Vertical runners take on Eiffel Tower
Suzy Walsham is a professional vertical runner and says people find it hard to understand what she does for a living.
"Some people are confused as they don't know what it is, and then you explain that you run up towers and buildings and then they say that they didn?t realise it was an actual sport," the women's world number one said.
"People are usually quite impressed as everyone can relate to walking up stairs and they know how hard it is.
"So to be climbing up some of the world's biggest and most iconic structures is quite impressive for them."
On Wednesday she and other fans will run vertically up the Eiffel Tower in the latest round of the sport's world tour.
Australian Walsham trains hard every day for challenges like the Eiffel Tower after running her first race, the Swissotel Vertical Marathon, in Singapore in November 2006.
"I did the race for a new challenge... and also because the first prize was a trip to New York to do the Empire State Building Run Up and I thought that would be awesome. I won that first race and got the trip!"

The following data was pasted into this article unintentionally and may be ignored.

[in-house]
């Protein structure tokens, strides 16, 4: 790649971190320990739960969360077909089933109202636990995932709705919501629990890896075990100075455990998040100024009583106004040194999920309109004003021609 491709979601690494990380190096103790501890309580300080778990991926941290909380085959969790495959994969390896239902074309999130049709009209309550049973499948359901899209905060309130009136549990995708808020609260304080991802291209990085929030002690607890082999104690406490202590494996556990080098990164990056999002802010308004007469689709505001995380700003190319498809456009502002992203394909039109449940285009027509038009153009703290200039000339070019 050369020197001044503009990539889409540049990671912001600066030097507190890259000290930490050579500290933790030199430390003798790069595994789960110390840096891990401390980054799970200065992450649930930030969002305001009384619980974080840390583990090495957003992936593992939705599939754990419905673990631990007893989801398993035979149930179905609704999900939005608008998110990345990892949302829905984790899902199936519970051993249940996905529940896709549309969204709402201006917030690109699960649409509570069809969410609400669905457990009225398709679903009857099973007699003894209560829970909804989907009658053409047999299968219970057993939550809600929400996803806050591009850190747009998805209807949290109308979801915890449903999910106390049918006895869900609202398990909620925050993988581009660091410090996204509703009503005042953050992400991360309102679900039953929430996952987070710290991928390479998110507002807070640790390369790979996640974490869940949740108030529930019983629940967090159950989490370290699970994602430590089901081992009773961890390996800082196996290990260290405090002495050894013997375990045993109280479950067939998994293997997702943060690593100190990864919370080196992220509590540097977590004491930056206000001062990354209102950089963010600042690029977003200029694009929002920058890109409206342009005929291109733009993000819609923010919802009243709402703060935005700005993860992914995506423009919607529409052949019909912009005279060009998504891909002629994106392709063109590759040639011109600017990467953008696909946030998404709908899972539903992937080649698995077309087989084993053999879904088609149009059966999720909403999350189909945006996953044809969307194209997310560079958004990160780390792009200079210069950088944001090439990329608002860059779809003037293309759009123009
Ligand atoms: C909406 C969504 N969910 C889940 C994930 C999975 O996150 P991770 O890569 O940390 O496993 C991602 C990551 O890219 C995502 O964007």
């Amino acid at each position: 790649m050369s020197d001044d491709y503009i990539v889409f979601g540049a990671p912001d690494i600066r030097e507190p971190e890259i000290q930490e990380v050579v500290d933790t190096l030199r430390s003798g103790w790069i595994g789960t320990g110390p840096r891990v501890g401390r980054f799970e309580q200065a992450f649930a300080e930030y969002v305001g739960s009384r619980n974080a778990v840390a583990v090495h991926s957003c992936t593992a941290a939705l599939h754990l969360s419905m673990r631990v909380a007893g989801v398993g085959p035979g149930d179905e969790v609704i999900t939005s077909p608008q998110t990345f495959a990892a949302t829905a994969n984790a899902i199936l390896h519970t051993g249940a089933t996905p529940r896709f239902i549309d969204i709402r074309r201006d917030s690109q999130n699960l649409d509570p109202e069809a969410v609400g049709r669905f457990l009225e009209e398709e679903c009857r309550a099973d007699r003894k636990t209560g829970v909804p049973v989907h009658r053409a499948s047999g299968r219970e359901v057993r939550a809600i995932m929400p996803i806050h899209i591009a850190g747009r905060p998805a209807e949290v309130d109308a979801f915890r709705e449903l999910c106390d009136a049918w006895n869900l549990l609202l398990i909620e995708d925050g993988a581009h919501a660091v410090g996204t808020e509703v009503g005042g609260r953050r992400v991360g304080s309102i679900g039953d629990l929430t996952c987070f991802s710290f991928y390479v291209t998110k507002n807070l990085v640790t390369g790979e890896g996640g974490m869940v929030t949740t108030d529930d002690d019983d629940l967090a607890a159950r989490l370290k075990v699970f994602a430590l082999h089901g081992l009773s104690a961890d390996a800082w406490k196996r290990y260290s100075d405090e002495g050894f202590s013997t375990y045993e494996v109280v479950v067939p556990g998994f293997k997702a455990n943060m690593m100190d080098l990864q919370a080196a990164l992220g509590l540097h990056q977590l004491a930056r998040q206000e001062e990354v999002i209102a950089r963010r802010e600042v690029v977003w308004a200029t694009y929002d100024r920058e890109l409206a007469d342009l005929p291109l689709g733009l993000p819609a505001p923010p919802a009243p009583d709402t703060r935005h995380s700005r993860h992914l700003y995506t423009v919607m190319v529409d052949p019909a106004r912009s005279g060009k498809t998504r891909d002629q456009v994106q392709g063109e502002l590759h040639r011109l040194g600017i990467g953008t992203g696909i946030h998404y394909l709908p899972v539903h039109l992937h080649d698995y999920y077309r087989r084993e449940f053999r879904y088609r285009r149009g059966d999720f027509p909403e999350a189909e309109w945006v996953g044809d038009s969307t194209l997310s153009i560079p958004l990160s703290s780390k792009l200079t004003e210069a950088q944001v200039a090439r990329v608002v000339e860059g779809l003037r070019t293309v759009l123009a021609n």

Others lining up for the challenge include Laure Chardin, 45, a French nurse who was seen training on the stairs prior to the race.
"It's a short but intense race," she said. "I run up the steps two by two and there is no stopping till I get to the top."
There are two vertical running federations -- the Tower Running World Association and the International Skyrunning Federation -- with 200,000 runners taking part in 300 races according to the former.
There are two kinds of races -- the bruising mass start when runners elbow each other for position and the more sedate time trial, when they start in small groups and the times of all runners are collated at the end to find the winner.
- The worst bit -
Walsham and 130 fellow competitors are used to running up tall building with stairwells and the Eiffel Tower presents different challenges -- open to the elements and with 1,665 uneven steps rising to 324 metres.
"For the Eiffel Tower, it is a difficult race because for the first two levels, the stairs are not uniform," said the 45-year-old former accountant.
Then comes the worst bit when the stairs thread up the middle of the tower.
"Near the top, you are just trying to hold it together to finish," said Walsham, who has won the Eiffel Tower climb four times.
Men's world number one Piotr Lobodzinski from Poland has been racing up towers for eight years.
"Yes, I am professional stair climber," said Lobodzinski who set the record for climbing up the tower of 7min 48sec in 2016.
He runs 100km per week on the flat and in addition does several stair sessions of 49 floors.
"The human body is suffering a lot, because it is a short, extremely painful effort, but after the finish line I feel happy that I did it," he said.
? 2019 AFP